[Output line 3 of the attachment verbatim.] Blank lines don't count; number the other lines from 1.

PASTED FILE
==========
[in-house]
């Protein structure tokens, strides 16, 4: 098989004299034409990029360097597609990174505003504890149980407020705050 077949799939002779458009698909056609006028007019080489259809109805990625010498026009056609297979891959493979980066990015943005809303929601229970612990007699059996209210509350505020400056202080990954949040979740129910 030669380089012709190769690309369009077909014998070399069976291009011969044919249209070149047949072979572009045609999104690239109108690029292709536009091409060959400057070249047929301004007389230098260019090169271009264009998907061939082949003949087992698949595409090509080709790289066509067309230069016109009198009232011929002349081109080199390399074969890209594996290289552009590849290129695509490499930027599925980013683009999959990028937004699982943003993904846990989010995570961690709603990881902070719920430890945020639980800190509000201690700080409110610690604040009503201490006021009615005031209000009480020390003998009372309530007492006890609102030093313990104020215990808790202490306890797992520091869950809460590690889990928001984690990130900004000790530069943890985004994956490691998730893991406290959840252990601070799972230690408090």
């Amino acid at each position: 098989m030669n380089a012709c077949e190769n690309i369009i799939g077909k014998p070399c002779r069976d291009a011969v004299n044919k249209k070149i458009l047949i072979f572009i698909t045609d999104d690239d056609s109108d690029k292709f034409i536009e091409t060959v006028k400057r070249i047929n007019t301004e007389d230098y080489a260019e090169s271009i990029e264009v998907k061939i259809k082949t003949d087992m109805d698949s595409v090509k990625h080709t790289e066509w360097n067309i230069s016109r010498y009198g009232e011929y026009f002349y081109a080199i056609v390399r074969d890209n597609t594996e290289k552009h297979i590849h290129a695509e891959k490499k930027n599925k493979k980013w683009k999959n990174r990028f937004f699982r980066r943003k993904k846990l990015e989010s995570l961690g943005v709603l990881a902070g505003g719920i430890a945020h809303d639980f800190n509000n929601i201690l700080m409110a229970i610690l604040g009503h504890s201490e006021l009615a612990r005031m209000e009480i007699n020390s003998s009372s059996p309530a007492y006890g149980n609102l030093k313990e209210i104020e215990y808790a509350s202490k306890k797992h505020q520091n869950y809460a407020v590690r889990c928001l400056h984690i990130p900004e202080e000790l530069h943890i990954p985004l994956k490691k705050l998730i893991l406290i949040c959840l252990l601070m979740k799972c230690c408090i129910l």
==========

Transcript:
């Amino acid at each position: 098989m030669n380089a012709c077949e190769n690309i369009i799939g077909k014998p070399c002779r069976d291009a011969v004299n044919k249209k070149i458009l047949i072979f572009i698909t045609d999104d690239d056609s109108d690029k292709f034409i536009e091409t060959v006028k400057r070249i047929n007019t301004e007389d230098y080489a260019e090169s271009i990029e264009v998907k061939i259809k082949t003949d087992m109805d698949s595409v090509k990625h080709t790289e066509w360097n067309i230069s016109r010498y009198g009232e011929y026009f002349y081109a080199i056609v390399r074969d890209n597609t594996e290289k552009h297979i590849h290129a695509e891959k490499k930027n599925k493979k980013w683009k999959n990174r990028f937004f699982r980066r943003k993904k846990l990015e989010s995570l961690g943005v709603l990881a902070g505003g719920i430890a945020h809303d639980f800190n509000n929601i201690l700080m409110a229970i610690l604040g009503h504890s201490e006021l009615a612990r005031m209000e009480i007699n020390s003998s009372s059996p309530a007492y006890g149980n609102l030093k313990e209210i104020e215990y808790a509350s202490k306890k797992h505020q520091n869950y809460a407020v590690r889990c928001l400056h984690i990130p900004e202080e000790l530069h943890i990954p985004l994956k490691k705050l998730i893991l406290i949040c959840l252990l601070m979740k799972c230690c408090i129910l």